A review of the Federal Reserve's response to recent leaks about its bond-buying plans raises new questions about the central bank's efforts to police interactions with investors who can profit handsomely from inside information.
In January 2011, the Fed adopted new rules for dealing with breaches, after a private research firm published an account of the central bank's deliberations. Under the policy, an internal watchdog – the agency's inspector general – was responsible for conducting investigations.
But the next year, when a different research firm revealed details to its clients about a new round of bond-buying, Fed officials did not tell the inspector general or law enforcement about the breach. They spent nearly six months conducting their own investigation; they didn't find the source of the leak.
Then, in 2014, the Fed rewrote the rules, increasing the importance of such internal reviews and playing down the inspector general's role. – New York Times, June 4, 2015
That the Federal Reserve is an insular institution should surprise no one. Nor should the fact that it lets valuable information leak to the benefit of its friends.
This time, however, members of Congress are taking an interest in the matter, and the Fed is not happy about it. We see this in another news story that appeared the day after the NYT report quoted above.
Federal Reserve Chair Janet Yellen is balking at turning over some of the documents ordered by a key House lawmaker in his investigation of a possible leak of market-sensitive information.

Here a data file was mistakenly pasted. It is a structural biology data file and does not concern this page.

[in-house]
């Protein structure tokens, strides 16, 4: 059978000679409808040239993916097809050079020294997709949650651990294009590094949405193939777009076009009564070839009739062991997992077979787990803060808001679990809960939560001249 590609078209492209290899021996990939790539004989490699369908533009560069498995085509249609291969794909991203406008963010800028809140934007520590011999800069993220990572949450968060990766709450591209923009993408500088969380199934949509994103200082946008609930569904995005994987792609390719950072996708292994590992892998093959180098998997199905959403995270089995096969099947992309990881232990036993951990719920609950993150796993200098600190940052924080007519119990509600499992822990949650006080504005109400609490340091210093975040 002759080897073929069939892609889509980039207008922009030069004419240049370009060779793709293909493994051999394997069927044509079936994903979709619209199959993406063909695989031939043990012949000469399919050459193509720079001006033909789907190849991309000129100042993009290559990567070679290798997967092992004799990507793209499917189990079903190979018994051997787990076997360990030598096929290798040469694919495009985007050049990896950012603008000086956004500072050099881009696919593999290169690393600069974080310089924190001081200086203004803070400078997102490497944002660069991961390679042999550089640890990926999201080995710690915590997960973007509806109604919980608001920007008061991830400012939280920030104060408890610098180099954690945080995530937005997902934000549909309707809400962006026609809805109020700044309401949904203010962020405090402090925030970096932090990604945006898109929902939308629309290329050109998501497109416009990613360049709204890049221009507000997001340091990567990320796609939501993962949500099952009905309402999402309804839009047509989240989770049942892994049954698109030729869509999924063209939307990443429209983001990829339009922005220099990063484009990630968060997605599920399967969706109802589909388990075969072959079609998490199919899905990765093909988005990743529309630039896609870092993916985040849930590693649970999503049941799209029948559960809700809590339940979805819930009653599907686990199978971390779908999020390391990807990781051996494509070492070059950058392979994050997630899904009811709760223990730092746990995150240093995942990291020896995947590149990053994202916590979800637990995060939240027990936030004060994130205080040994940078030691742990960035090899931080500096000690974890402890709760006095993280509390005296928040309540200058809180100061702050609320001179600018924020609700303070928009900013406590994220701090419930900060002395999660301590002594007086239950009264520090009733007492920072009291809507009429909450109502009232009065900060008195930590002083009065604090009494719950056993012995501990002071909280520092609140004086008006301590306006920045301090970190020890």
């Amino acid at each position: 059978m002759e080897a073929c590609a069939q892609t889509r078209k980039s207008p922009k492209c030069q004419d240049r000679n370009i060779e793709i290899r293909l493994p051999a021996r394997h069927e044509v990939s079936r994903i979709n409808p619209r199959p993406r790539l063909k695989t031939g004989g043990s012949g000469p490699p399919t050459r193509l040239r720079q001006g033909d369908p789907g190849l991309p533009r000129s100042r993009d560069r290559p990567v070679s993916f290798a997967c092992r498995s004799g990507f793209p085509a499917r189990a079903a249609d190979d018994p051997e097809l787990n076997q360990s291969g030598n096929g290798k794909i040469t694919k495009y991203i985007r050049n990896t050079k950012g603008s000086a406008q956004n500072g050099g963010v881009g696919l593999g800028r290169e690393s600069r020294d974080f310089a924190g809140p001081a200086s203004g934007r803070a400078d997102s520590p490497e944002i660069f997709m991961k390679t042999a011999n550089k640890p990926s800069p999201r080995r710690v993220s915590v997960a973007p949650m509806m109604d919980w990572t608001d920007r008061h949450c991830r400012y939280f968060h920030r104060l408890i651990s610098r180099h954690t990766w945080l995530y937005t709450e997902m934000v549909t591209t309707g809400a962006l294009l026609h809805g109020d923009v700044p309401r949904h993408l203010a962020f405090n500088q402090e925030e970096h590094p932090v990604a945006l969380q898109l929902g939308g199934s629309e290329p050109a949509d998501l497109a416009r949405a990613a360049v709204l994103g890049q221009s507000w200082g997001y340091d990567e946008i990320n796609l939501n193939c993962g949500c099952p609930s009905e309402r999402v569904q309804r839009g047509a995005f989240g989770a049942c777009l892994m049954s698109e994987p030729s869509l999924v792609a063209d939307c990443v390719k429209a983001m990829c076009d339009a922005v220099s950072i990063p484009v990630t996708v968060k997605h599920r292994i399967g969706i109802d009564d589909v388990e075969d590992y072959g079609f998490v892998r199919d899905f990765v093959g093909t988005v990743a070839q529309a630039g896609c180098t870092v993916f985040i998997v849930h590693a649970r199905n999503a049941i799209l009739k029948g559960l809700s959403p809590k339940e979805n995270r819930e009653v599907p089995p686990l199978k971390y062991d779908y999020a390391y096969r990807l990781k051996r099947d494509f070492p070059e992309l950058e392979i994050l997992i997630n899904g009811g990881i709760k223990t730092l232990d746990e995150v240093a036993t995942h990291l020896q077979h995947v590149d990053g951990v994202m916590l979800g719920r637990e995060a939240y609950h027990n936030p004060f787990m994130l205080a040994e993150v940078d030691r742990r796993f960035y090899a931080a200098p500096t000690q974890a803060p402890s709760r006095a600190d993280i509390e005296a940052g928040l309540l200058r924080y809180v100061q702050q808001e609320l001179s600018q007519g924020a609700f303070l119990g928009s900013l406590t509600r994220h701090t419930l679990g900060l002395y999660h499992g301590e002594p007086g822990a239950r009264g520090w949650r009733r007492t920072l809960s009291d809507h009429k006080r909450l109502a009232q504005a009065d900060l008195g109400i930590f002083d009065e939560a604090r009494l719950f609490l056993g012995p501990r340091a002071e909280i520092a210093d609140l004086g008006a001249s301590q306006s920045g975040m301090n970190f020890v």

Yellen has told Rep. Jeb Hensarling, R-Texas, who heads the House Financial Services Committee, that she can't provide some documents sought by his subpoena because doing so could jeopardize a criminal investigation by the Justice Department and the Fed's watchdog inspector general.
Yellen said the inspector general has told the Fed that the documents in question – which include records related to an earlier internal review by the Fed's general counsel – should not be provided.
"The Federal Reserve is mindful that we must not impede that open criminal investigation," Yellen wrote in a letter to Hensarling Thursday. – Associated Press, June 5, 2015
So, Janet Yellen is worried about impeding an open criminal investigation that she herself already impeded. In violation of its own procedures, the Fed did not notify its inspector general of the 2012 leak until six months after it occurred. Not surprisingly, the trail had gone cold by then.
In fact, the only reason anyone outside the Fed even knows about this incident is that the IG office received an anonymous tip six months later and launched its own investigation.
For Yellen to say, "The Federal Reserve is mindful" of the investigation it tried to avoid is one more example of the central bank's arrogance.
Unlike the quasi-private regional Fed banks, the Federal Reserve Board is unambiguously a government agency. It answers to Congress, at least in theory. Yet in practice the Fed is a power all its own.
The leak investigation is but one example. The Fed's first instinct when the leak occurred was to tell no one anything. That plan fell apart when the Inspector General got wind of the leak. Now Janet Yellen is using the IG investigation as an excuse not to release information to Congress.
Remember this the next time you hear Yellen talk about "transparency" and "accountability." Behind the platitudes, she has no interest in offering either.